From a scheme standpoint, Tennessee’s offense is almost the same in 2015 with new offensive coordinator Mike DeBord as it was in 2014 under Mike Bajakian. Tennessee was especially vanilla with playcalling in their 59-30 win over Bowling Green, just using their base run concepts and few downfield passes. One change to the playbook stood out however. The Vols now have a new run play: the pin and pull sweep. This is not a new play for most college football fans, especially those familiar with the Chip Kelly/Mark Helfrich Oregon Ducks/Philadelphia Eagles offense, but it was a look Tennessee had never shown before.
The Vols two base running plays (inside zone and counter) are designed to hammer the football inside. Since the Vols phased the outside zone play out of the offense when quarterback Josh Dobbs took over halfway through the 2014 season, the only remaining perimeter running play was the inverted veer/power read. Even that play was dependant on the quarterback’s read. Often the quarterback ends up keeping the ball and running up the middle, rather than handing off on the sweep around the edge.
The pin and pull sweep is now the Vols’ answer when they want to run outside. The debut of the new play saw outstanding results, as Tennessee was able to score their first two touchdowns of the season on the play, and had three total scores in the game.
The blocking scheme is pretty simple. On the playside, covered linemen (offensive linemen with a defender across from them) “pin.” This means they block down on the lineman across from them. Uncovered linemen (offensive linemen with no defender across from them) “pull” around the edge and pick up the linebackers. The backside linemen reach block as if it were outside zone.
This results in down blocks on the defensive linemen with two linemen pulling to the second level to block a linebacker, and the backside being sealed off by the reach blocks. Here is an example.
Which linemen pull and which pin will vary depending on how the defense lines up. The Vols’ playside tackle, playside guard, center, and backside guard all pulled at some point against Bowling Green.
The running back is to get outside. This is not really a play for him to cut back, but he is to follow his pullers to the perimeter.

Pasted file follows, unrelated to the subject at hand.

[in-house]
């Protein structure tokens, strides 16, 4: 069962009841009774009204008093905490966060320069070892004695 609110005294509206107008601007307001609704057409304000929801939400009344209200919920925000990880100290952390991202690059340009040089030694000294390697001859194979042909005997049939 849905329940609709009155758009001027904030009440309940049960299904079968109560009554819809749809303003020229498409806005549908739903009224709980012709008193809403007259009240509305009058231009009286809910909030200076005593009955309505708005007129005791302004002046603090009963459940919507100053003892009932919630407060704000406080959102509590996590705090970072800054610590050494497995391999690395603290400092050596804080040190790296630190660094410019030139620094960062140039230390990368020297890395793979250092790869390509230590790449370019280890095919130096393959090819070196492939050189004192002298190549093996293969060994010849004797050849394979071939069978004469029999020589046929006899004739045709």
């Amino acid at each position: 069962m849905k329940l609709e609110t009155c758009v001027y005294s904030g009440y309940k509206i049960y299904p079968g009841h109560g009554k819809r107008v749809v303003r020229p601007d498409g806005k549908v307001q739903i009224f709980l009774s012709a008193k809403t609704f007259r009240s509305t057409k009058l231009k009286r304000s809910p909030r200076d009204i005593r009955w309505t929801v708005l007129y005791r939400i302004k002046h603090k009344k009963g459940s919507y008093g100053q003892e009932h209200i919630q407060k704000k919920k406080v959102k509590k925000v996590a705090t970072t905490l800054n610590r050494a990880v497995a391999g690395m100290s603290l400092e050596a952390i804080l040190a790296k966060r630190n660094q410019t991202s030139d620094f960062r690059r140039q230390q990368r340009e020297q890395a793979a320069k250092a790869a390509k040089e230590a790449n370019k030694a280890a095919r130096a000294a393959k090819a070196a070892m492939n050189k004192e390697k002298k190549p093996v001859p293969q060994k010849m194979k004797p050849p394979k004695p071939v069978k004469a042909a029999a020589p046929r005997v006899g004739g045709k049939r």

The Vols scored their first touchdown of the season the very first time DeBord called for this concept. Here, tight end Ethan Wolf has to reach block instead of pin because the defensive end lines up in a wide-9 alignment. This is a key adjustment. If the edge defender can not be pinned, then the blocker must find another way to block him. Left tackle Kyler Kerbyson “pins” here and blocks down on the defensive tackle. Left guard Marcus Jackson and center Coleman Thomas are responsible to pull to the second level.
Here, Wolf gets a good enough block on the end to give running back Jalen Hurd room around the edge. Kerbyson did an outstanding job of controlling the tackle, Thomas took out the safety with a beautiful cut block.
and the backside linemen didn’t allow any pursuit. Robertson went low and got his defender on the ground, but the linebacker was able to get a hand on Hurd. It would not be enough however, and Hurd powered through to give the Volunteers their first 6 points of the 2015 season.
For the Vols next score, they lined up in an unbalanced formation with right tackle Brett Kendrick moving over to the left side and Wolf lining up next to right guard Dylan Wiesman. This time, Kendrick, Kerbyson, and Thomas “pin” while Robertson and Wiesman “pull.”
Thomas and Kerbyson do an excellent job with their down blocks, but Kendrick is beat inside.
Even though Wiesman is responsible for the safety, he makes a good play to pick up the unblocked man in the backfield. Running back Alvin Kamara now has plenty of room, and is one on one in the open field with the safety. He uses his speed to get to the edge and into the end zone for his first touchdown as a Vol.
On the Volunteers third and final touchdown on this play, the blocking up front was just as good. This time, tight end Alex Ellis and Wiesman are responsible for the down blocks. Thomas and Kendrick are the pullers. Wiesman and Ellis control their defenders on the down blocks and the backside blocking is good as well.
Thomas gets outside and makes another outstanding cut block. Kendrick misses his block on the edge, but the unblocked defender just bounces off Hurd’s 242 pound frame, as the back ran in for a score.
It is easy to see why this play is going to be a big part of the Volunteers’ offense. In DeBord’s debut, he went to the pin and pull sweep 21 times, for a total of 130 yards (6.1 yards per play). That’s not even including a 13 yard touchdown the Vols scored on the play that was called back because of a penalty (see below).
With Tennessee having such a powerful inside rushing attack built around Hurd and Dobbs on inside zone and counter, defenses are often susceptible on the edge. The pin and pull is a great solution. As we saw, even when the blocking isn’t perfect, Tennessee is in good shape because their outstanding backs, Hurd and Kamara, are so hard to take down once they get to the open field on the edge.
The Vols “scored” one more touchdown off this play, but it was called back for a penalty. I still want to touch on it. Tennessee likes to use packaged plays with a run on one side of the field and a quick pass opposite. Here, receiver Von Pearson is used on a bubble screen on the backside of a pin and pull sweep. Quarterback Josh Dobbs recognizes that the Vols have a 3-on-2 numbers advantage on the edge. The Falcons actually put 8 in the box to stop the run against the three receiver set. Dobbs throws the bubble, and Pearson quickly carries the ball into the end zone. However, the play was called back after receiver Johnathon Johnson was called for holding. This still goes to show how the Vols can attack a defense that is too aggressive in defending the pin and pull.